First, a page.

Battle of North Point

(Please add http://marylandsociety.thewarof1812.info to exception site list)

-Enable pop-ups and java-

 

 

 


Baltimore City
Fort McHenry
British Bombardment Fleet
British Landing
Major General Samuel Smith
Battle of North Point
Brigadier General John Stricker
United States Riflemen
Maryland Fifth Regiment
Detachment Engages





 

 

 

 

 

 


 

 

 

 

 

 

 

 

 




BALTIMORE CITY

 

 

 

 

 


Baltimore City - In the early Nineteen century Baltimore City was a thriving commercial port. The city was one of the most populous and wealth in America. The British called Baltimore a "den of Pirates", and promised to burn it to the ground. The week before the Battle of Baltimore, the British did burn Washington DC.

 



go to reference
go to viewer

 

 


 

 

 

 

 


 

 

 

 

 

Fort McHenry

 

 




Fort McHenry - The star shaped fort was built in a Napoleonic fashion. The masonry walls were built between 1798 and 1803. The fort was named for James McHenry, our second Secretary of War. On September 13 and 14, the British attacked Fort McHenry after the land attack stalled. The failure of the bombardment and sight of the American flag inspired Francis Scott Key to compose "The Star-Spangled Banner."


 



go to reference
go to viewer

 

 

 

 


 

 

 

 

 

 


 

 

 

 

 

British Bombardment Fleet

 

 




British Bombardment Fleet - The British plan of attached was a combined land and sea operation. While the land operation occurred east of Baltimore, the fleet sailed towards the harbor to attack the fort.


 



go to reference
go to viewer

 

 

 

 


 

 

 

 

 

 


 

 

 

 

 

British Landing

 

 




British Landing - The British land at night a force of 5,000 men. This force included Royal Maries, soldiers, sailors and cannons. The British plan to march to Baltimore and burn the city.


 



go to reference
go to viewer

 

 

 

 


 

 

 

 

 

 


 

 

 

 

 

Major General Samuel Smith

 

 




The American commander of the defense of Baltimore. Smith fortified the eastern approach to Baltimore. Earthworks stretched from Belair road to Harris creek. The strong point with cannons in the defense was Hampstead hill which is currently in Patterson Park.


 



go to reference
go to viewer

 

 

 

 


 

 

 

 

 

 


 

 

 

 

 

Battle of North Point

 

 




The British attack the Americans on the peninsula known as North Point on September 12, 1814. The 3,000 American militia engage the 4,500 British regulars. The British succeed in taking the field by the end of the day. The battle to delay the British saves Baltimore from destruction.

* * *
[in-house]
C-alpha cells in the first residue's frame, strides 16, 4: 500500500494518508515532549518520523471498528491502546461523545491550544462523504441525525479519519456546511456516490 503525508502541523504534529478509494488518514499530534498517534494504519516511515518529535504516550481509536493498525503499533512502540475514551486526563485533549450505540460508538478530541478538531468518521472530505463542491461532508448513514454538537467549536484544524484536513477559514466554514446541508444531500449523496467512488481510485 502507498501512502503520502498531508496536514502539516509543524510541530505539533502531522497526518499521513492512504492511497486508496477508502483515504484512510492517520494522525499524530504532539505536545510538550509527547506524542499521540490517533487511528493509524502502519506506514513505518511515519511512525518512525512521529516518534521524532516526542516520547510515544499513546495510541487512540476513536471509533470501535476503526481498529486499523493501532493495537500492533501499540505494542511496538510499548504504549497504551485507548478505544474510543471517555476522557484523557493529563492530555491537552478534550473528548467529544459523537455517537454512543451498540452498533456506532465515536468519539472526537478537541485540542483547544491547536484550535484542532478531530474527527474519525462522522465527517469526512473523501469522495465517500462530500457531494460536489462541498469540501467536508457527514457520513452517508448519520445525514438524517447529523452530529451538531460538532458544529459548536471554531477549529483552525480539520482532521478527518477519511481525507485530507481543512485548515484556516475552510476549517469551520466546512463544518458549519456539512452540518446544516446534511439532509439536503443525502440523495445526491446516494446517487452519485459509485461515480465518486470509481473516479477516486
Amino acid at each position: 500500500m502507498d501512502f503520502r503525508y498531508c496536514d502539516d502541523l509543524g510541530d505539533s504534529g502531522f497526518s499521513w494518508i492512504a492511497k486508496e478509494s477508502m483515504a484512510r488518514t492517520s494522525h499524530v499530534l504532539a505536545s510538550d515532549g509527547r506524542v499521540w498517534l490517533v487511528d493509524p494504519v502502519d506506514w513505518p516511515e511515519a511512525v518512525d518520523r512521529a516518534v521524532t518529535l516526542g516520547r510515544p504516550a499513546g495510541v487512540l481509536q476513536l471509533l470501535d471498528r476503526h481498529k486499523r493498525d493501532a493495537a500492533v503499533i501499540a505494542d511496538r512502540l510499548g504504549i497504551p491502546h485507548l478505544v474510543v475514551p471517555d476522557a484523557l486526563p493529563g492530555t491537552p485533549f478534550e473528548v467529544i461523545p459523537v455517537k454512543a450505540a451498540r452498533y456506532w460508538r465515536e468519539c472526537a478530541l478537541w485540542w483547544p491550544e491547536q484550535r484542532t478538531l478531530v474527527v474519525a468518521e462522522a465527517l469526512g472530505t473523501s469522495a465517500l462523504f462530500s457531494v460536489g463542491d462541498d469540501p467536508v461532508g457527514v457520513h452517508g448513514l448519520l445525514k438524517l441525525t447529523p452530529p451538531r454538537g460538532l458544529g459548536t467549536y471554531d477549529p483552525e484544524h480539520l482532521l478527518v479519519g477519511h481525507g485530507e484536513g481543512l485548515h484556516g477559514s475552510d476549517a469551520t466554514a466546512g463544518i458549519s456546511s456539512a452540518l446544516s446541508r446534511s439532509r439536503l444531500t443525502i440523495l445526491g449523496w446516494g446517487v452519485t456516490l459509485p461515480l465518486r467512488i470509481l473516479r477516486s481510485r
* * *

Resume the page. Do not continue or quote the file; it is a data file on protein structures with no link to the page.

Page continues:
go to reference
go to viewer

 

 

 

 


 

 

 

 

 

 


 

 

 

 

 

Brigadier General John Stricker

 

 




General Stricker commanded the 3rd Brigade at the Battle of North Point. The brigade consisted of five Maryland regiments. He chose the narrow spot in the peninsula at the Friends Meeting House for the battle. He established his command near Cook´┐┐s tavern.


 



go to reference
go to viewer

 

 

 

 


 

 

 

 

 

 


 

 

 

 

 

United States Riflemen

 

 




These infantry were accurate shots. They were used to harass the enemy and kill enemy leaders.


 



go to reference
go to viewer

 

 

 

 


 

 

 

 

 

 


 

 

 

 

 

Maryland Fifth Regiment

 

 




This Baltimore regiment fought bravely at the Bladensburg to defend Washington. It was the most reliable of the militia regiments, and most therefore placed on the road to block the British path. The regiment was headquartered at the Fifth regiment armory in Baltimore for most of the twentieth century. A museum is maintained today in this building with artifacts from the War of 1812.


 



go to reference
go to viewer

 

 

 

 


 

 

 

 

 

 


 

 

 

 

 

Detachment Engages

 

 




General Stricker sends a detachment of men forward to engage the British advanced troops. This group of volunteers was commanded by Major Heath. It included 150 infantry from the Maryland Fifth regiment and 70 riflemen. They met the British shortly after noon.

The detachment fought from behind trees and slowed the British advance. A shot from the riflemen killed the General Ross. The detachment then returned to their units.

The shot that killed General Ross is believed to be shot by one of two Baltimore riflemen. The riflemen were privates Henry G. McComas, age 18 and Daniel Wells, age 19. The British immediately returned fire killing both boys.




 


go to reference
go to viewer